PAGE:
The Gospel Mystery of Marriage – Ephesians 5:21-33

The Gospel Mystery of Marriage

Nick Esch, 12/8/2019 Cornerstone Baptist Church


It seems fitting to me that we are diving into the marriage passage in Ephesians 5 here at the beginning of the Christmas season. The reason I say that is because Christmas is all about Jesus coming into this world. And Jesus came into this world in search of a bride. As that old hymn says, “From heav’n He came and sought her to be His holy Bride; with His own blood He bought her, and for her life He died.” The bride is the church, his people, us who believe, Christians… From heaven he came and sought us, to redeem us and to reconcile us to God.

So we are going to continue on in our series through Ephesians, though we will take a break the weekend before Christmas. And I think this passage will do us much good in this time because marriage has much to do with Christmas, and marriage has much to do with all of our lives. Whether you are a child, teenager, single, widowed, newly married, or varsity married, this sermon is applicable to all of us. Lord willing, in this sermon we’ll get a glimpse of what biblical manhood looks like, what biblical womanhood looks like, and most importantly we’ll behold the glory of God in the gospel of Jesus Christ. But, this sermon is just part 1… it’s just an overview… Lord willing we’ll go into more detail on biblical womanhood and the role of the wife, and biblical manhood and the role of the husband next week. But, this week what I hope to lay out in this message is an overview of what marriage is and what the purpose of marriage is.

What is marriage according to the Bible?

Now, before we dive into Ephesians we first need to understand what marriage is biblically. In Genesis we’re told that God created man in His image. God created Adam, and then said that it was not good for him to be alone; so God made Adam a helpmate. God made woman (Eve) from a rib of man (Adam). And He created them both in the image of God with equal worth and rights. Genesis 1:27 says, “God created man in his own image, in the image of God he created him; male and female he created them.” Both male and female are created in the image of God. And that’s what God created: male and female, man and woman… according to God there are no other options. But, I stress again, these two—male and female—are both image bearers created with value and dignity… created to glorify God… As God’s Word says in Isaiah 43:6-7, both God’s sons and daughters, indeed every person He forms and makes are created for His glory. That was true in the beginning, and it’s still true today.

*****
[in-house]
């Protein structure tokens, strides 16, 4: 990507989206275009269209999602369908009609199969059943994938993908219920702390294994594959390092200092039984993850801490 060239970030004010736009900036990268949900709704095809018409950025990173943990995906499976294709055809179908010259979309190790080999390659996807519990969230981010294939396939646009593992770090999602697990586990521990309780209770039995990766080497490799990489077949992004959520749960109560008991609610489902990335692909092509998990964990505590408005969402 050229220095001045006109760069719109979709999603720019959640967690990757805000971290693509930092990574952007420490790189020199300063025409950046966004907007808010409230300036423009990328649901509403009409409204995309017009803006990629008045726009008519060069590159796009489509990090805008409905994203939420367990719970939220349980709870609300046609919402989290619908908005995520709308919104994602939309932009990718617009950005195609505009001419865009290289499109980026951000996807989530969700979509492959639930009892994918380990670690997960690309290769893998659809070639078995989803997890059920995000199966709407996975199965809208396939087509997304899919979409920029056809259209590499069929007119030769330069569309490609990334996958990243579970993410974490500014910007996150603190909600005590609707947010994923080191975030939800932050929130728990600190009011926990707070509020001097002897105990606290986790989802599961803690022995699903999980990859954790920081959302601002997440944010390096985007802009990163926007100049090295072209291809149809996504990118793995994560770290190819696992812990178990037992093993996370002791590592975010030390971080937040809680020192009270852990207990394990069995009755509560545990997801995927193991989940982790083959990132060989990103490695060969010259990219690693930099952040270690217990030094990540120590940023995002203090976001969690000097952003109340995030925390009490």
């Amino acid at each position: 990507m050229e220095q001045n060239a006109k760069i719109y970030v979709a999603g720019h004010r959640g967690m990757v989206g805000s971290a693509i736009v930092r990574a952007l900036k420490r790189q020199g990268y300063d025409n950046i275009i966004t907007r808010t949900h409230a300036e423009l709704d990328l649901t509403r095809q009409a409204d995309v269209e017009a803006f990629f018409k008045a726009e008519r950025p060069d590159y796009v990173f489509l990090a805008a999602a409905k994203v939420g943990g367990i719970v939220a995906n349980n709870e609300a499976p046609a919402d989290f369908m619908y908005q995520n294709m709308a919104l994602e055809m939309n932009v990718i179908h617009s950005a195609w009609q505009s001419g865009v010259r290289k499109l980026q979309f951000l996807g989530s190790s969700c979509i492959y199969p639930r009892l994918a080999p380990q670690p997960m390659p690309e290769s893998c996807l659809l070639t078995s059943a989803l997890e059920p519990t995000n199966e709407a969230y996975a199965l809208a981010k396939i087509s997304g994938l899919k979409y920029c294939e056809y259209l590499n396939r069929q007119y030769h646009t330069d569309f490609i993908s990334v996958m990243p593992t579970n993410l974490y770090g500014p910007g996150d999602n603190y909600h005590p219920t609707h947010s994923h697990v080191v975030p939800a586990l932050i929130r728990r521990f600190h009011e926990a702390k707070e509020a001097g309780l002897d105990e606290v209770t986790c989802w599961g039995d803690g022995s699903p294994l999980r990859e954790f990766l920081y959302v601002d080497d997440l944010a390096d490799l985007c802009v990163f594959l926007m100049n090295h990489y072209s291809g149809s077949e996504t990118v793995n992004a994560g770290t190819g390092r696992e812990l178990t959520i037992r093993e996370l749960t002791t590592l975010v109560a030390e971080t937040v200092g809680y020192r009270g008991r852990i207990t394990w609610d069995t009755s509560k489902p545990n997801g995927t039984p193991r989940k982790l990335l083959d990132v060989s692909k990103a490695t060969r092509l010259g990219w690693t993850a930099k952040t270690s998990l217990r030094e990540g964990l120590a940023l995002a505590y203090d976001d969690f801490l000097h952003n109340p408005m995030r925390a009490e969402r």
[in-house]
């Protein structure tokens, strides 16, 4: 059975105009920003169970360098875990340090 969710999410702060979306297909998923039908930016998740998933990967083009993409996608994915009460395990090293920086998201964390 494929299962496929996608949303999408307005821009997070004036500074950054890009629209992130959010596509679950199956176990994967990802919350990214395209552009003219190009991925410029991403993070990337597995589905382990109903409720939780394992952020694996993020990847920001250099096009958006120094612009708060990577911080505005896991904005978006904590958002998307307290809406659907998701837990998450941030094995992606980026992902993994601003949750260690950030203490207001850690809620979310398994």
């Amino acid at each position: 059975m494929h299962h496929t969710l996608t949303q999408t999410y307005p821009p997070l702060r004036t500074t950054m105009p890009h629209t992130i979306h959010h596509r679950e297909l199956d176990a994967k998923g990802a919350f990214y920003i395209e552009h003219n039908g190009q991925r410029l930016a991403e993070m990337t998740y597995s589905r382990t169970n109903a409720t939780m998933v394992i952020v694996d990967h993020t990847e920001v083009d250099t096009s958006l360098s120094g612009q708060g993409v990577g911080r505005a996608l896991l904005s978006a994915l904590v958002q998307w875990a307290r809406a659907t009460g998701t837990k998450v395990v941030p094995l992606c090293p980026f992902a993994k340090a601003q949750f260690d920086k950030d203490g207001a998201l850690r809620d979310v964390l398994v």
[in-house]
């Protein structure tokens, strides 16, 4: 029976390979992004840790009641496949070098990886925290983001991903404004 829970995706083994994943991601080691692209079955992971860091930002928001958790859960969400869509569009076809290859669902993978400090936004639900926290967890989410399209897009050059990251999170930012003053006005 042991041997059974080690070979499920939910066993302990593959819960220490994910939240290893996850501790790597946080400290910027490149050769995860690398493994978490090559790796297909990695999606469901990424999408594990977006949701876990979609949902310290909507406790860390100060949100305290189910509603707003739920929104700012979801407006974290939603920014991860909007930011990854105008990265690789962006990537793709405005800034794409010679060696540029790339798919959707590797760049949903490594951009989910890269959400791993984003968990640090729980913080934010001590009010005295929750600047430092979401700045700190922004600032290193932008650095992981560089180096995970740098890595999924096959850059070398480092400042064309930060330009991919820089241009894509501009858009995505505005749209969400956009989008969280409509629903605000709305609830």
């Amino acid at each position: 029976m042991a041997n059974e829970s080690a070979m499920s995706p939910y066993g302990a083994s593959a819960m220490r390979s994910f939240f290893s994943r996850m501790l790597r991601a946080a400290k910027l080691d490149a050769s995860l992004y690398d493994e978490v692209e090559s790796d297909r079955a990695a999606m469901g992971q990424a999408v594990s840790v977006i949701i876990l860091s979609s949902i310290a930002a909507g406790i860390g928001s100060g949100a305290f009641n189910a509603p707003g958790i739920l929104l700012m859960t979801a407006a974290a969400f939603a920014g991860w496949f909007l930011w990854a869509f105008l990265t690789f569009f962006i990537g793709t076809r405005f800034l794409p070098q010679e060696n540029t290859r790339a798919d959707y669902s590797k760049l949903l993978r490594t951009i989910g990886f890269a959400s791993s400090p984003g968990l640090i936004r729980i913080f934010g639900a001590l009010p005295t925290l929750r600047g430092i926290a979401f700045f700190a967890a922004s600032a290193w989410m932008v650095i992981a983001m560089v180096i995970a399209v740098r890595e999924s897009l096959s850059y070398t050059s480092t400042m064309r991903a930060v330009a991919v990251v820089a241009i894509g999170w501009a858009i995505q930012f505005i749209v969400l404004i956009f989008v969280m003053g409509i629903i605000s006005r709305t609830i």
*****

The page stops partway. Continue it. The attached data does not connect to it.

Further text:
Now, going back to Adam and Eve, when God made Eve, He said He was making a helper for Adam… Not a slave, or someone inferior to him in some way, but a helper, a partner to link up with for the cause of the glory of God, for their created purpose. And after God links them together, God’s Word says, “Therefore a man shall leave his father and his mother and hold fast to his wife, and they shall become one flesh” (Genesis 2:24). This text has classically been the text that Christians point to for the creation of marriage; and I think they’re right to do so. God creates Adam and Eve, and then He unites them together in the covenant of marriage, proclaiming that the two have now become one flesh; they are a unit, they are bound together in covenant promise before God. That’s the idea behind holding fast to one another; they are committed to one another’s good in love. And as Jesus says, “What therefore God has joined together, let not man separate” (Matthew 19:6).   

As those created in the image of God, Adam and Eve are charged by God to be fruitful and multiply, to fill the earth, to subdue it, and to have dominion (or to rule) over it. In other words, as God’s image bearers they were to image Him, to glorify Him by displaying what He’s like by living faithfully as His children. They were to love and serve one another for the glory of God, to have children and parent to the glory of God, seeking to raise those children in the love of the Lord so that they too would live for the glory of the Lord. They were to work hard for the glory of God, seeking to subdue the earth and have dominion over it… They were to live and work, to love and serve in such a way that they displayed God’s image, that they displayed God’s glory to all creation.

So, just looking at Genesis, before the fall of man, before the first sin, we see that God is the creator of marriage and only He has a right to define what it is, and He has done so; marriage is a covenantal union between one man and one woman; and biblically that’s all there is in humanity—male and female; and a person is created by God—so by birth—as either male or female, and that is not subject to change. Now, granted, since sin has enter into the world (Genesis 3), and all of creation is broken, a person may not feel like a male or a female, or a person may even be born with some physical abnormalities, but still, at some level that person is biological either male or female (primarily), and regardless of how we may feel, our thoughts and emotions do not dictate our sex, gender, sexuality, identity, or whatever… God does… God’s Word is truth, not how we feel. Our hearts, our emotions cannot always be trusted; but God’s Word can.